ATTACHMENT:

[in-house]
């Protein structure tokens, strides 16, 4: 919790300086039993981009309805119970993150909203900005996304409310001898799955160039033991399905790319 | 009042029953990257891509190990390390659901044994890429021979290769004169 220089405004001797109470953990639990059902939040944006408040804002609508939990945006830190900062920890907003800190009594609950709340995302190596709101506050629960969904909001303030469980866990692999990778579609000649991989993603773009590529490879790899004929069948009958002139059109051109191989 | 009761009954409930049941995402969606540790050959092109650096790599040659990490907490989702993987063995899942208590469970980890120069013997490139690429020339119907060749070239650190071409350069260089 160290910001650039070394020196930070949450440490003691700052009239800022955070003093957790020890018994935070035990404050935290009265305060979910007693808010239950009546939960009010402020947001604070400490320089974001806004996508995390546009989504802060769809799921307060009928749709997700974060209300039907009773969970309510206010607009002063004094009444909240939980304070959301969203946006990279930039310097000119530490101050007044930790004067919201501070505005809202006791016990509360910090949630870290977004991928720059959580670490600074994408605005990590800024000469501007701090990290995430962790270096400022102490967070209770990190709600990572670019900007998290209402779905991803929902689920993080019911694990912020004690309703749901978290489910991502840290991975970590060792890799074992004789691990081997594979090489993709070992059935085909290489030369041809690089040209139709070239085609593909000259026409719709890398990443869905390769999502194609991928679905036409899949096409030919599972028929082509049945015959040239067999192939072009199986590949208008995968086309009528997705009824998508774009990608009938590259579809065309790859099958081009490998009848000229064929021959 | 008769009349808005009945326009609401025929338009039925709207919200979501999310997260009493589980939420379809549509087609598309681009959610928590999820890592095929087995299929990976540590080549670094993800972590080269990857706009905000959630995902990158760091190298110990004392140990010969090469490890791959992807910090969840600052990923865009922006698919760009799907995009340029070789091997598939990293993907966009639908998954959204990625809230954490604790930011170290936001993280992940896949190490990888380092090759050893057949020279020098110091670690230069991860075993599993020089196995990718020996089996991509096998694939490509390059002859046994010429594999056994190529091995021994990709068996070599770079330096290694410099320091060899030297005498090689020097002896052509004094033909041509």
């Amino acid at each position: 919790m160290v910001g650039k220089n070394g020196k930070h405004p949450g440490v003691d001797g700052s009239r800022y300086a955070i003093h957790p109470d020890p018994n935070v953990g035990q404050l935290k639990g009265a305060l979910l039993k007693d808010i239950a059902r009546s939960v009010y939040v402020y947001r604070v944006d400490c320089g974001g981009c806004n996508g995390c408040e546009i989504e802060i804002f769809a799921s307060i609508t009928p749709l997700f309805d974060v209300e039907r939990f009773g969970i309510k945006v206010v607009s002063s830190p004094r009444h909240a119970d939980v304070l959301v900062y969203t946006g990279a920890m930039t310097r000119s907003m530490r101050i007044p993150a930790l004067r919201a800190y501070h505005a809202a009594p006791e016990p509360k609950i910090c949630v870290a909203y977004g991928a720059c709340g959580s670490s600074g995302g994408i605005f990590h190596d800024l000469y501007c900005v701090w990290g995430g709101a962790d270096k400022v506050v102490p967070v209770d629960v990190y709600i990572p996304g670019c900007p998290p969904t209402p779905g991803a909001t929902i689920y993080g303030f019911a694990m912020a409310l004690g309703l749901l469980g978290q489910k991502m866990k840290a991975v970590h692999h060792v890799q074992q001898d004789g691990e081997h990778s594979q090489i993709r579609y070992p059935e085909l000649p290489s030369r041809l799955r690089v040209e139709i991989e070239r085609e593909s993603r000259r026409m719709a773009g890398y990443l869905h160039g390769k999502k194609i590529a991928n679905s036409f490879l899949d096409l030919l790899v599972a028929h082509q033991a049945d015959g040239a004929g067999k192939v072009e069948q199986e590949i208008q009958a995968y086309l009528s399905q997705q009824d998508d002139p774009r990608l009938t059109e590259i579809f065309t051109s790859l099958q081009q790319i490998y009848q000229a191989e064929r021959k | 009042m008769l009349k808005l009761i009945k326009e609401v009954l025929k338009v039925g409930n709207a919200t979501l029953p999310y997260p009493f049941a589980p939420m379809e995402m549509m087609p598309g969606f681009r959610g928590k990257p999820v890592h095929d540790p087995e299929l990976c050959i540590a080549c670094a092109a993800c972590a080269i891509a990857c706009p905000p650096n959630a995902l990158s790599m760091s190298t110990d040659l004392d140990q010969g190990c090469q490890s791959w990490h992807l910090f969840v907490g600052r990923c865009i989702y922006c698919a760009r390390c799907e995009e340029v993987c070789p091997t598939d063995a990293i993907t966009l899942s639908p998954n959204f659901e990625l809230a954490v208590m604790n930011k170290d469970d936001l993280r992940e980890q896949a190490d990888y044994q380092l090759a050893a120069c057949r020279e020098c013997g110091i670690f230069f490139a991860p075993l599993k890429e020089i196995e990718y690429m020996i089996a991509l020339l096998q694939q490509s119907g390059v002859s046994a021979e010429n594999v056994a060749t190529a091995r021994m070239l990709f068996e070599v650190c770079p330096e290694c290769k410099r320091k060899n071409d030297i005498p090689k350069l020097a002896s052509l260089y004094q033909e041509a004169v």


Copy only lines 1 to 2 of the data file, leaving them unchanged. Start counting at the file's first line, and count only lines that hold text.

[in-house]
């Protein structure tokens, strides 16, 4: 919790300086039993981009309805119970993150909203900005996304409310001898799955160039033991399905790319 | 009042029953990257891509190990390390659901044994890429021979290769004169 220089405004001797109470953990639990059902939040944006408040804002609508939990945006830190900062920890907003800190009594609950709340995302190596709101506050629960969904909001303030469980866990692999990778579609000649991989993603773009590529490879790899004929069948009958002139059109051109191989 | 009761009954409930049941995402969606540790050959092109650096790599040659990490907490989702993987063995899942208590469970980890120069013997490139690429020339119907060749070239650190071409350069260089 160290910001650039070394020196930070949450440490003691700052009239800022955070003093957790020890018994935070035990404050935290009265305060979910007693808010239950009546939960009010402020947001604070400490320089974001806004996508995390546009989504802060769809799921307060009928749709997700974060209300039907009773969970309510206010607009002063004094009444909240939980304070959301969203946006990279930039310097000119530490101050007044930790004067919201501070505005809202006791016990509360910090949630870290977004991928720059959580670490600074994408605005990590800024000469501007701090990290995430962790270096400022102490967070209770990190709600990572670019900007998290209402779905991803929902689920993080019911694990912020004690309703749901978290489910991502840290991975970590060792890799074992004789691990081997594979090489993709070992059935085909290489030369041809690089040209139709070239085609593909000259026409719709890398990443869905390769999502194609991928679905036409899949096409030919599972028929082509049945015959040239067999192939072009199986590949208008995968086309009528997705009824998508774009990608009938590259579809065309790859099958081009490998009848000229064929021959 | 008769009349808005009945326009609401025929338009039925709207919200979501999310997260009493589980939420379809549509087609598309681009959610928590999820890592095929087995299929990976540590080549670094993800972590080269990857706009905000959630995902990158760091190298110990004392140990010969090469490890791959992807910090969840600052990923865009922006698919760009799907995009340029070789091997598939990293993907966009639908998954959204990625809230954490604790930011170290936001993280992940896949190490990888380092090759050893057949020279020098110091670690230069991860075993599993020089196995990718020996089996991509096998694939490509390059002859046994010429594999056994190529091995021994990709068996070599770079330096290694410099320091060899030297005498090689020097002896052509004094033909041509």